Monday, October 25, 2010
Iranian Hegemony, American Timidity
By Alan Caruba
Remember George W. Bush’s “Axis of Evil”? Iran, Iraq, and North Korea. Bush identified these three during a January 29, 2002 State of the Union speech. On March 20, 2003, the U.S. and coalition forces invaded Iraq in “Operation Iraqi Freedom.” We were assured that weapons of mass destruction would be found and, for the most part, few were.
The U.S. had been in Afghanistan since shortly after 9/11 in 2001, but Iraq became the focus and Afghanistan a backwater combat area where, as best as one can determine, nothing much has changed except that, reportedly, the U.S. is providing cover for meetings between the Taliban and President Karzai. The levels of corruption between these two are impossible to parse and, as usual, the only topic on the agenda is who gets to control the heroin industry that passes for Afghanistan’s Gross Domestic Product. Also reported is that Iran has been bribing top Afghan officials.
When I served in the U.S. Army, it was in a minor intelligence function as part of the Second Infantry Division. Its primary duty for a very long time has been the defense of South Korea where approximately 30,000 troops are stationed. They have been there since a truce was signed in 1953! The U.S. tends to stay on forever once we’ve invaded a country with the exception, of course, of Vietnam.
I mentioned my Army service only because the most recent intelligence “dump” by WikiLeaks evokes a visceral response to ever letting our enemies know anything about our conduct of the Iraq war and, in this case, the enemy is still Iran. It has been Iran since they took our diplomats hostage in 1979.
To my mind, WikiLeaks is engaged in an act of war against the United States, but I am sure that a legion of international lawyers would say they are not.
The worst part of all this is an analysis reported by an Israeli news agency, Debka File, over the past weekend. As often as not, one will find reports there that never seem to make it into the mainstream media here in the U.S.A.
For example, I suspect most Americans have no idea that we again have a second carrier group in the area of the Persian Gulf. That’s a lot of fire power and one or two such groups have been parked there for a very long time for a very good reason. Meanwhile, Egypt and Saudi Arabia just conducted “secret” war maneuvers together and it isn’t because either expects to be invaded by Bahrain.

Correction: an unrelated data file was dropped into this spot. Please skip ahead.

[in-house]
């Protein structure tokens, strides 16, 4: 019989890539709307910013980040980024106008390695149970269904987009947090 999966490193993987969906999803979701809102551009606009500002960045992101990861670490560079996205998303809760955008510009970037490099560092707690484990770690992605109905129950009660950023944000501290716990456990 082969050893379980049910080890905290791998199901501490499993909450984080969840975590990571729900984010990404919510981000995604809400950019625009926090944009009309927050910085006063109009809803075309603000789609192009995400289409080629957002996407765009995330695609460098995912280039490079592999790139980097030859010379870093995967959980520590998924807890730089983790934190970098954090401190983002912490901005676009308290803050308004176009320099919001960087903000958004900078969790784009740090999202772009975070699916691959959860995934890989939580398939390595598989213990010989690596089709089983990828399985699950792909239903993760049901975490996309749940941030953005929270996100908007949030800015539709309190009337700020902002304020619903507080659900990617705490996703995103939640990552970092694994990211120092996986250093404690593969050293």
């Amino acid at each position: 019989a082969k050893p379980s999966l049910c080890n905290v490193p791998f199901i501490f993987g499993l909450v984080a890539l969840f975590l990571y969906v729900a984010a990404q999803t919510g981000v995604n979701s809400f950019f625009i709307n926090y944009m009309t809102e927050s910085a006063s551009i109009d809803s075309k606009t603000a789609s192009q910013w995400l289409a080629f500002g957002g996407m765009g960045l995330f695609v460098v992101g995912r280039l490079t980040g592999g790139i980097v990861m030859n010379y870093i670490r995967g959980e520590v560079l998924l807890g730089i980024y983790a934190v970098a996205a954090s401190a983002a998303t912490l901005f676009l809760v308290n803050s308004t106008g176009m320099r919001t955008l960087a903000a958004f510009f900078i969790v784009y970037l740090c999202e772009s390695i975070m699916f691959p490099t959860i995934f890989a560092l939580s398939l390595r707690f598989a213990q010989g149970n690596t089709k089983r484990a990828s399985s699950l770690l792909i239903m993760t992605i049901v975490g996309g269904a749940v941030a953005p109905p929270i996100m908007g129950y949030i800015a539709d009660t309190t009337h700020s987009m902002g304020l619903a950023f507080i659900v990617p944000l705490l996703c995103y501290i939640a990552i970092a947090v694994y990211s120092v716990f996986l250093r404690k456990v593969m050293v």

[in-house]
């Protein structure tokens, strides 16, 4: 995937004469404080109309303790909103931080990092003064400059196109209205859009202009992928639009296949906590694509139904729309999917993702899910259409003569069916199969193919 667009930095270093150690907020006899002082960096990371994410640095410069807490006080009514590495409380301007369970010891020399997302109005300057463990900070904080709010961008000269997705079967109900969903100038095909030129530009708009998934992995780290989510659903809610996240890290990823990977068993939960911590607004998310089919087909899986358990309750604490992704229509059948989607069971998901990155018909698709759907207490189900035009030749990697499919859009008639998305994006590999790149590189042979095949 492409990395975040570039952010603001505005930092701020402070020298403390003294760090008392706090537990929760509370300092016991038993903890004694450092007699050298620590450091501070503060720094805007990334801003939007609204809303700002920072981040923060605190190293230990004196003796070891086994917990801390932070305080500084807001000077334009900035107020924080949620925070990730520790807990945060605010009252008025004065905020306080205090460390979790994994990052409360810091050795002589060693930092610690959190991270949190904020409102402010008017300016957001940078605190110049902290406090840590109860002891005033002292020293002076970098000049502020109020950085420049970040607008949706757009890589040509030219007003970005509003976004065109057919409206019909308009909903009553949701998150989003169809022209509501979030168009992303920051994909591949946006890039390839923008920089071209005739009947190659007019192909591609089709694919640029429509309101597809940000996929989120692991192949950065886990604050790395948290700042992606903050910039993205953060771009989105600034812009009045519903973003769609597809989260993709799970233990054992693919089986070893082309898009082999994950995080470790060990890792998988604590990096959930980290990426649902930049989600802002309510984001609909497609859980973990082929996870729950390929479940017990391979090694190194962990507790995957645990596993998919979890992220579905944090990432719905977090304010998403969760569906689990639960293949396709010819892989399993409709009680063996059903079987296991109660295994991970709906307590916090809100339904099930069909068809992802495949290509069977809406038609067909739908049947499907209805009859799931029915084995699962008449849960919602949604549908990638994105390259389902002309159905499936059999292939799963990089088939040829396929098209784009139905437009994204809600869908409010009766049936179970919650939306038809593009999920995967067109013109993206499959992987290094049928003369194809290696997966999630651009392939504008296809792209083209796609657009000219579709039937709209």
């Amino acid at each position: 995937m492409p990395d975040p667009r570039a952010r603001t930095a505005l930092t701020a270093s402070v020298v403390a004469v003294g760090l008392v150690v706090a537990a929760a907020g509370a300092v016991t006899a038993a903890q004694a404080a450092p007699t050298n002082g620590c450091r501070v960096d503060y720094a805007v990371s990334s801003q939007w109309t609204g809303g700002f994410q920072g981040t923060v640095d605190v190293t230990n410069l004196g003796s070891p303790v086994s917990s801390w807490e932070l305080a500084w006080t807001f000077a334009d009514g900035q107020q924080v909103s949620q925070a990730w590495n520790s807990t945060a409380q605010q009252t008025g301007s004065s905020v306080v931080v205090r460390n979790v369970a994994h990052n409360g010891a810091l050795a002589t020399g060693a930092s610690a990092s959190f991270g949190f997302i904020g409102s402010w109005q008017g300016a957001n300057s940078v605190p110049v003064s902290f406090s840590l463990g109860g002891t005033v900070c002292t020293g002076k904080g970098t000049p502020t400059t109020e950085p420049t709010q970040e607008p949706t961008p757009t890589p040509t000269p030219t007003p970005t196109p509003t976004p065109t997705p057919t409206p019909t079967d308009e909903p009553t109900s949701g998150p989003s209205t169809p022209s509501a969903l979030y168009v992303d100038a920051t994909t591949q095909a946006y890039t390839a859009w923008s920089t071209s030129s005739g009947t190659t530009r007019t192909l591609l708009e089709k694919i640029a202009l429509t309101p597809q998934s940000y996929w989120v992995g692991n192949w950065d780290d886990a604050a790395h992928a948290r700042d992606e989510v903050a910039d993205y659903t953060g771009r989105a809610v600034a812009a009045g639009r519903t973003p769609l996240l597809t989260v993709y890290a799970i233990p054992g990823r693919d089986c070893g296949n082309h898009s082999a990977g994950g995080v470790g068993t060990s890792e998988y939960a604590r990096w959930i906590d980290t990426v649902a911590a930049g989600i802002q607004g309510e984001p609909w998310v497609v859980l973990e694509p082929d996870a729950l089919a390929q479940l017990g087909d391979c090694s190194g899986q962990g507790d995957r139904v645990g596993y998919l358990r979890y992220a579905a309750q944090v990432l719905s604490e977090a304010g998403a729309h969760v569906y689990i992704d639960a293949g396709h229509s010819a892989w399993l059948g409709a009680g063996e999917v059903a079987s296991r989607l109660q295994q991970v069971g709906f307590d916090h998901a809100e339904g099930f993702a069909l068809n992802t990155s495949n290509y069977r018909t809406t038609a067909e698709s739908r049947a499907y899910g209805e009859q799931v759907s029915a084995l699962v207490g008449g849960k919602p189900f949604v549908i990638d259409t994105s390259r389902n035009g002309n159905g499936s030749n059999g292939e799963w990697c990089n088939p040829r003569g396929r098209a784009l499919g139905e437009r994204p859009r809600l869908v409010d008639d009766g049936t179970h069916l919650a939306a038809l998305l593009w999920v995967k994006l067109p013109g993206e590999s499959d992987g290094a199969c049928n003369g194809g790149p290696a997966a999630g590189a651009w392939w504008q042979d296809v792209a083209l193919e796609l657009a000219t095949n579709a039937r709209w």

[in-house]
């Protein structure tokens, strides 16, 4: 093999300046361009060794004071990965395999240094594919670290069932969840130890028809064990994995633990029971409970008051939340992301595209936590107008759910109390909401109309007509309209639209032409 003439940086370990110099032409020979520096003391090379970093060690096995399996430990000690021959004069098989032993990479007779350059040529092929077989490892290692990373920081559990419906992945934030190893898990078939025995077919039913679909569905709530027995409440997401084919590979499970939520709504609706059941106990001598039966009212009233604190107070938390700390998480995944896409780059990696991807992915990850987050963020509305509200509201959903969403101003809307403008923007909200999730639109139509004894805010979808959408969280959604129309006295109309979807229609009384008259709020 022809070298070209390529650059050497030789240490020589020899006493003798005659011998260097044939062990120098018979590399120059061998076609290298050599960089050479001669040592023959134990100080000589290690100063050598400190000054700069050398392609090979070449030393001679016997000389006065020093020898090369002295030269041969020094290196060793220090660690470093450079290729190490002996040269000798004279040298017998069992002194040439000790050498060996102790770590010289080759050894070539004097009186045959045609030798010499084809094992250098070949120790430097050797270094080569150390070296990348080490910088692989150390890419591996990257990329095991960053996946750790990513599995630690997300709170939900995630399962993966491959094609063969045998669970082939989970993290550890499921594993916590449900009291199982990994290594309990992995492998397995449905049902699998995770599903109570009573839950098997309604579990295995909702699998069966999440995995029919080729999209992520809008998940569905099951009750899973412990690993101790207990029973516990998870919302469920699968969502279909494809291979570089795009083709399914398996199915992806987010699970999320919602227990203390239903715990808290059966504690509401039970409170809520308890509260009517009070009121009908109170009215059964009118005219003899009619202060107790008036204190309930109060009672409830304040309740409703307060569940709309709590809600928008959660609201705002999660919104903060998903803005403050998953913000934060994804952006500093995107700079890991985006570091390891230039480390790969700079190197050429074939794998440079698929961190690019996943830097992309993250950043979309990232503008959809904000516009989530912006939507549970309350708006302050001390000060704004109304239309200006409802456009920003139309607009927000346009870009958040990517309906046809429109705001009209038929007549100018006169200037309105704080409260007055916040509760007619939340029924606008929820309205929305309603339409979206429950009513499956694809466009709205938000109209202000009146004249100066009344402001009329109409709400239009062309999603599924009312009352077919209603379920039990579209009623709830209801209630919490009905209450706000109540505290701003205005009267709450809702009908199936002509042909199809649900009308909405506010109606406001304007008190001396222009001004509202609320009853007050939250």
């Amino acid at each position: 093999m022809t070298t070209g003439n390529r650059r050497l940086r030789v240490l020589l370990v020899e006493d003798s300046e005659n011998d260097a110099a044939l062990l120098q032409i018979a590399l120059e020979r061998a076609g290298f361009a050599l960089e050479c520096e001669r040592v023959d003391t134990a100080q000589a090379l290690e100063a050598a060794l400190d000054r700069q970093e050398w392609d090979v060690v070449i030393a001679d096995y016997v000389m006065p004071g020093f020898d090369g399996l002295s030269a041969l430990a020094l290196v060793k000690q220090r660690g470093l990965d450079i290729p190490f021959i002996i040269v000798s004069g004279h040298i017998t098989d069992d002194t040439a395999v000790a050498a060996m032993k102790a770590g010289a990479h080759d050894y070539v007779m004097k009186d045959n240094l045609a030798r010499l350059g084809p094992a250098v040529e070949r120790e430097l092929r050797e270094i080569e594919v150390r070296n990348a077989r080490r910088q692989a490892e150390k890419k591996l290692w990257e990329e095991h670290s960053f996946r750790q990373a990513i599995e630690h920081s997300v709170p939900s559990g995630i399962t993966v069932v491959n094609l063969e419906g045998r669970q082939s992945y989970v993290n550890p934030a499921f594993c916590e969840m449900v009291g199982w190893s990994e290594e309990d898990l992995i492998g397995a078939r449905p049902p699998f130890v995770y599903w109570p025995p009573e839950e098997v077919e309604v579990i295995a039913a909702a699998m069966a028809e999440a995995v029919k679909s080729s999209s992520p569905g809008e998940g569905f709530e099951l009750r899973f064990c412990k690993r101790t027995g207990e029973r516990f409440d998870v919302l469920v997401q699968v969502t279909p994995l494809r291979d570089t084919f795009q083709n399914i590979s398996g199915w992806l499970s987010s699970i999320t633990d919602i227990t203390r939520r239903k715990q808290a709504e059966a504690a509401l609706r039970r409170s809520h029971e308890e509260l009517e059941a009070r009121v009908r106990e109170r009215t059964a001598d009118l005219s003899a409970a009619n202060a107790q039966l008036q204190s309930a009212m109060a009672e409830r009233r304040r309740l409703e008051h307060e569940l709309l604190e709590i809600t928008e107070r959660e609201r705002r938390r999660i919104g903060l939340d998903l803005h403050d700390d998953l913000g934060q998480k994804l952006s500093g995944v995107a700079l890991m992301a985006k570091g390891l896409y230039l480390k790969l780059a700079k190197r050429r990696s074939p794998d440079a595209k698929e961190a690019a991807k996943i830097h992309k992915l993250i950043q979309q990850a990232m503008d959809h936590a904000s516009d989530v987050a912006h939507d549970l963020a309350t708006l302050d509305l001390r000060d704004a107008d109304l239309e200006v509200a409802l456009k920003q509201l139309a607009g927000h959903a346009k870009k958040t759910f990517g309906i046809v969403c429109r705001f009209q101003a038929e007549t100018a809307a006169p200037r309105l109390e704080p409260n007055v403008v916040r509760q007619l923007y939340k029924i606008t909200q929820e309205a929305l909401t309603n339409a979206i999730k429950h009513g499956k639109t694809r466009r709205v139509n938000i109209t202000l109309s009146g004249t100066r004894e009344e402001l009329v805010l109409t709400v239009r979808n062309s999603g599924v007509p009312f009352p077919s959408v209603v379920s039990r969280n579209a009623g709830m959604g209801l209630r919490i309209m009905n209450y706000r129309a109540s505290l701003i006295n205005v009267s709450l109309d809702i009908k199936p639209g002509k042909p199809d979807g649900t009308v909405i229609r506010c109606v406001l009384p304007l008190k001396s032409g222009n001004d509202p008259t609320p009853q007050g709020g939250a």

The initial Debka File analysis of the U.S. classified documents “bared a catalogue of extreme abuse by Iraqi forces against fellow Iraqis and Iran’s deep involvement in terrorist operations against Americans and Iraqis alike—to both of which the U.S. turned a blind eye.”
Several very troubling facts emerge from the documents. U.S. troops “were instructed not to investigate any breach of the laws of armed conflict, such as abuses of detainees, unless it directly involves members of the coalition.” That kind of directive comes down the chain of command from the very top.
Iraq became a sovereign nation on June 30, 2004 and the fighting among its elected leaders has not ceased for a day as to how the oil riches will be divvied up between Kurds, Sunnis and Shiites.
The last elections were held on March 9, 2010 and Iraq still does not have a functioning government. In the days when Saddam Hussein ran everything, elections involved a 99% vote for the psychopath, but this year’s election involved 325 seats in the parliament and a coalition government has not been decided upon for the last eight months.
Granting that Saddam was evil incarnate, he was nonetheless a bulwark against Iranian ambitions. He had invaded Iran in the 1980s and spent eight years trying to win a war against it. Failing that, he turned around and invaded Kuwait, drawing the U.S. into the first invasion, but one in which he was allowed to remain in power after Iraqi troops were pushed out of Kuwait.
Prime Minister Nuri al-Maliki has had the backing of George W. Bush and Barack Obama. In the past he has had ties to Iran because both are Shiites and, according to Debka File he “headed Iran-backed Shiite terror networks responsible for political assassinations on his orders.”
The new intelligence data reveals even more about the extensive involvement of the Iranian Revolutionary Guards Corps’ Al Qods Brigades in attacks on American forces in Iraq. Over the course of the conflict there since 2003, American troops suffered 4,287 dead and 30,000 wounded in combat.
Out of all this expenditure of American treasure and lives, Iran has emerged with a strong network of puppet militias in Lebanon and the Gaza Strip. It has forged strong ties with Syria. It has a network of allies inside Iraq. And it has pursued its quest for nuclear weapons and the development of the missiles to deliver them as far away as parts of Europe.
All of this suggests that America’s expressed policy of establishing a democratic Iraq and the total lack of confrontation with Iran adds up to failure at this point. The problem with that assertion, however, is that Saddam was an unpredictable, disruptive figure who had to be neutralized.
It looks like George W. Bush’s Axis of Evil is still very much intact and an understandably war-weary United States is leaving a battlefield whose nations were created in 1919 by the Treaty of Versailles way back when Woodrow Wilson was the president.
As the French say, plus ça change, plus c'est la même chose. The more things change, the more they remain the same.
© Alan Caruba, 2010